New Internationalist

Guatemalan living in darkness to bring light to others

children holding lights in darknessFor the past three weeks, Juan Rodriguez has been living in complete darkness. Not because he can’t afford to pay his electricity bill, but because Rodriguez, CEO of solar power company Quetsol, is refusing to turn his lights back on until he has raised $50,000 for hundreds of thousands of Guatemalans who do not have access to electricity.

Approximately 2.6 million people in the Central American nation live in remote locations where the traditional grid system is yet to arrive. When the sun goes down they turn to kerosene and candle light – expensive alternatives that can lead to serious health problems.

Earlier this year two toddlers in the north of the country were killed when the bed they were sleeping in caught fire from a nearby burning candle. Avoidable accidents like this occur far too often among poor families, which is why Rodriguez’s company has developed a new way to transmit affordable electricity to some of Guatemala’s poorest and most isolated people.  

Since it was founded in 2010, Quetsol has distributed over 3,000 solar power kits throughout Guatemala. Its current model supplies a small home with up to six hours of light each night, allowing children to continue studying and parents to continue working.

However, over the next five years the company hopes to reach 100,000 homes with its new pay-as-you-go system, which cuts out banks and puts people in charge of their own accounts – enabling them to generate their own electricity via a single cellphone payment.

‘The total cost of buying candles and walking to the nearest town to pay for charging a cell phone is 130 quetzales (US$17) per month. Our solution will cut this cost to 90 quetzales (US$11) a month, empowering families to sustainably develop,’ says the Guatemalan-born CEO.

So far, Rodriguez’s campaign has raised nearly $28,000 – over 50 per cent of the money needed to launch his company’s latest model.

‘The support of everyone has been the light in my dark room, and the goal [$50,000] has kept me motivated. I was very anxious before I entered, but now I can honestly say it has been one of the best experiences of my life. My patience levels have exceeded my expectations. In general, I just feel more awake, as if a part of my brain that was asleep is now alive,’ says Rodriguez.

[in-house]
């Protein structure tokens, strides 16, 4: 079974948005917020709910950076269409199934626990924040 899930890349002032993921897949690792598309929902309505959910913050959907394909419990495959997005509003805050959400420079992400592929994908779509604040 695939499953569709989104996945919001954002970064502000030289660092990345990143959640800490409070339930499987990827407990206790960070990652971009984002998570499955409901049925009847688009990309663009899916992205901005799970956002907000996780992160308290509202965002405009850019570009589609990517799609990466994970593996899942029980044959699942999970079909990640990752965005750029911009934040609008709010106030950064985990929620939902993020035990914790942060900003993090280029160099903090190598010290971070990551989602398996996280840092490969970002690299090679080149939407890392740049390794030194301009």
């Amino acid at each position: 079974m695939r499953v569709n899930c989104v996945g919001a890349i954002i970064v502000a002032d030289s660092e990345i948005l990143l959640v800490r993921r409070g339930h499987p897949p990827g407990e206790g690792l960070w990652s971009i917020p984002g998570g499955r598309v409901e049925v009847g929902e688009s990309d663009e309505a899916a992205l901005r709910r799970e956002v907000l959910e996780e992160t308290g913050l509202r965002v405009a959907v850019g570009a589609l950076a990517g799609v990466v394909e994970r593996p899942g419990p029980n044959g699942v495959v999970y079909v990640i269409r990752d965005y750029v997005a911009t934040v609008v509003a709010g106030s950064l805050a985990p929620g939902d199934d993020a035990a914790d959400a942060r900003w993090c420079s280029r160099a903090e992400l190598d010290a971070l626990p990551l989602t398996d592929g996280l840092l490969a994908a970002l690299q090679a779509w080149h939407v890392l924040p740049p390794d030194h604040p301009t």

The Guatemalan got the idea for the campaign from a man he met who had developed a therapy called Darkness Retreats. Following on from that initial meeting, Rodriguez gave a speech in Colorado last year about Quetsol where he turned the theatre lights off so that his audience could get a better understanding of how it feels to live without electricity.

Rodriguez started off the challenge on 18 February in a sound- and light-proof recording studio, but had to move after 14 days: ‘I was inhaling all the fibres from the fibre glass walls, which can be very damaging, so we completely darkened my room, with black sheets covering the windows.’

Although he has no access to light and electrical appliances, Rodriguez still uses his cellphone and laptop so that he can run his company and push the campaign. During the day he hosts interactive sessions using a webcam where he chats with followers and plays song requests for $100.

‘We want to be more than just one little solar company trying to raise money. We want to be a part of a new generation of utility companies that support rural development and protect the environment at the same time,’ he says.

You can find out more about Quetsol and Rodriguez’s campaign here.

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About the author

Anna-Claire Bevan a New Internationalist contributor

Anna-Claire Bevan is a freelance journalist currently based in Guatemala City. She writes about political, environmental and social issues for magazines both in Guatemala and back home in the UK. Anna originally set up her first blog Vida Latina as a result of her travels in Latin America and frustrations at the lack of international media coverage that this area of the world receives.

Read more by Anna-Claire Bevan

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